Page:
Most of what I see in the Spanish Film Festival has the Film Factory logo on the front and proves to be aimed at a none too sophisticated audience with a taste for bawdy gags. This is OK until the pattern becomes obvious.
I miss last year's sharper films, most of which came from Argentina . They also seem have given Penelope Cruz and Luis Tosar a bye for this event, which is a pity.
The Festival's much touted La tribu/The Tribe, from Fernando Colomo, has a precision tooled opening where in no time we’ve seen Paco León as the ruthless Omnicron Company human resources executive become a viral video sensation for being stretchered out of the office as "hombre lapa", trapped inside his intern when someone fires a shot at his window while they are having sex. A year later the reunion with his unknown birth mother Carmen Machi at the hotel where she is a cleaner (a whole floor in half a shift) doesn’t go too well and he all but throws himself under a bus, being rushed into casualty where he reveals amnesia and has trouble forming sentences - this is all in the first few minutes.
One of the dismissed workers has made off with the bag with his papers and keys. The bulk of the film is her taking care of him when he has lost his identity.
Starting with a nice montage of traveling through a Madrid totally strange to León, onto life in Machi's crowded, flat (“it smells like feet”). Her layabout sons Artur Busquets and Manuel Huedo reject their new brother. Things take shape when they turn him out and he makes his way to her class with "Las Momis" - the mothers who used to hang around outside the dance studio waiting for their kids until they formed their own troop.
The numbers performed by the plain, middle aged working class women are the film’s high points and its reason for being. It must have been rough finding a plausible group who could handle the dance moves and they are a great collection. When Léon shows up, glamorous instructor Maribel del Pino enthuses “A man at last!” and things liven up when one of the team watches Paco nail the steps and tells him that before he lost his memory, he must have been a dancer or a “maricon” - no political correctness here.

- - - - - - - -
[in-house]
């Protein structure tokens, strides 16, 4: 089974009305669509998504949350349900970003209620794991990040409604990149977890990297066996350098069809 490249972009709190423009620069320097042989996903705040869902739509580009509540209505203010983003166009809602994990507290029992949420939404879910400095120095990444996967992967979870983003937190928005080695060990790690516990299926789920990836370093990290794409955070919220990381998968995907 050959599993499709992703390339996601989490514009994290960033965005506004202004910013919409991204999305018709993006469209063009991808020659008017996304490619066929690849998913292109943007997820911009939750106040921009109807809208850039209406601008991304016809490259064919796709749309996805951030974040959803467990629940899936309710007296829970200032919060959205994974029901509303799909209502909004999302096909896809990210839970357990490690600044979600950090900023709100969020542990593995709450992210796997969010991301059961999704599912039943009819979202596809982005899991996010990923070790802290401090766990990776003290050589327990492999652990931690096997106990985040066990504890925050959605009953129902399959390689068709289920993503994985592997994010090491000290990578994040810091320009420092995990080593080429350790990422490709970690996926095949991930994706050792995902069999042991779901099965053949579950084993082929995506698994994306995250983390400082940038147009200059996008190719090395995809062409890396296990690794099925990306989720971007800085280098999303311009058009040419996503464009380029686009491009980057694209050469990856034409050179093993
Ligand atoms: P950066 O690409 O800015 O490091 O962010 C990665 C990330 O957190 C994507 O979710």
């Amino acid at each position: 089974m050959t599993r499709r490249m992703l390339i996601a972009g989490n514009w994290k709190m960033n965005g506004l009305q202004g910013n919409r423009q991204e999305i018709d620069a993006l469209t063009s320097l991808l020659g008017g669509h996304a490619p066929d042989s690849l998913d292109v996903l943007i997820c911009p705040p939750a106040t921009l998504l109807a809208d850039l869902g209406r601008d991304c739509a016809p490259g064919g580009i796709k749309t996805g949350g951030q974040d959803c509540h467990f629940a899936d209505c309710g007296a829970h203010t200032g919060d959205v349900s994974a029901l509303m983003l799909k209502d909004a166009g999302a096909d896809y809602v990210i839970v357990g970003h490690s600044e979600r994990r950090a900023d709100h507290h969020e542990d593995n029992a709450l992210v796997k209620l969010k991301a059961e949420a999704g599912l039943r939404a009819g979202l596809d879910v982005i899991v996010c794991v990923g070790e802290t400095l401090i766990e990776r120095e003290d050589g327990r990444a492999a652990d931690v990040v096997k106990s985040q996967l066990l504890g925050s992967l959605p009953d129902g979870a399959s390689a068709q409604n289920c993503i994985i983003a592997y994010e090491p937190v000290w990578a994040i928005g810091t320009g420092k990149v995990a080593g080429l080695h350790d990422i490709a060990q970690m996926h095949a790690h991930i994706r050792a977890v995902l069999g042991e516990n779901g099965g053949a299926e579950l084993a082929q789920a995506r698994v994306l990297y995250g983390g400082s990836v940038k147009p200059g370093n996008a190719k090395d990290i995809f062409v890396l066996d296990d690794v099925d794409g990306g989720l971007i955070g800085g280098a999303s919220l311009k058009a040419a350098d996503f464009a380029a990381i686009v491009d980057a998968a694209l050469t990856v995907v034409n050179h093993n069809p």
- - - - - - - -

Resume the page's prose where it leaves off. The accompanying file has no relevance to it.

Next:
Agreeable complication from the presence of his real father, supermarket proprietor Luis Bermejo whom he has never met. Léon practicing his moves while putting the disorganised bodega in shape is a nice scene. As this is going on, our hero is surrounded by the hundreds of agro Omnicron workers he put on the streets who don’t recognise him.
A talent scout for Spain’s Got Talent spots him working with the women and senses a sensational hombre lapa item for the show and our hero gets a shock that makes him snap back (“Soy un mostro”) just before the performance, setting up an agreeable, unlikely ending. Somewhere in the Nightanybody?
This one is nicely put together and is a triumph for Léon, surprisingly so after his own so so Kiki, el amor se hacelast year, which used some of the same people and tried for a similar blue comedy style - more scatology this time. He even manages to shade Machi who is so good in the event’sLa Puerta abierta/The Open Door- no small accomplishment.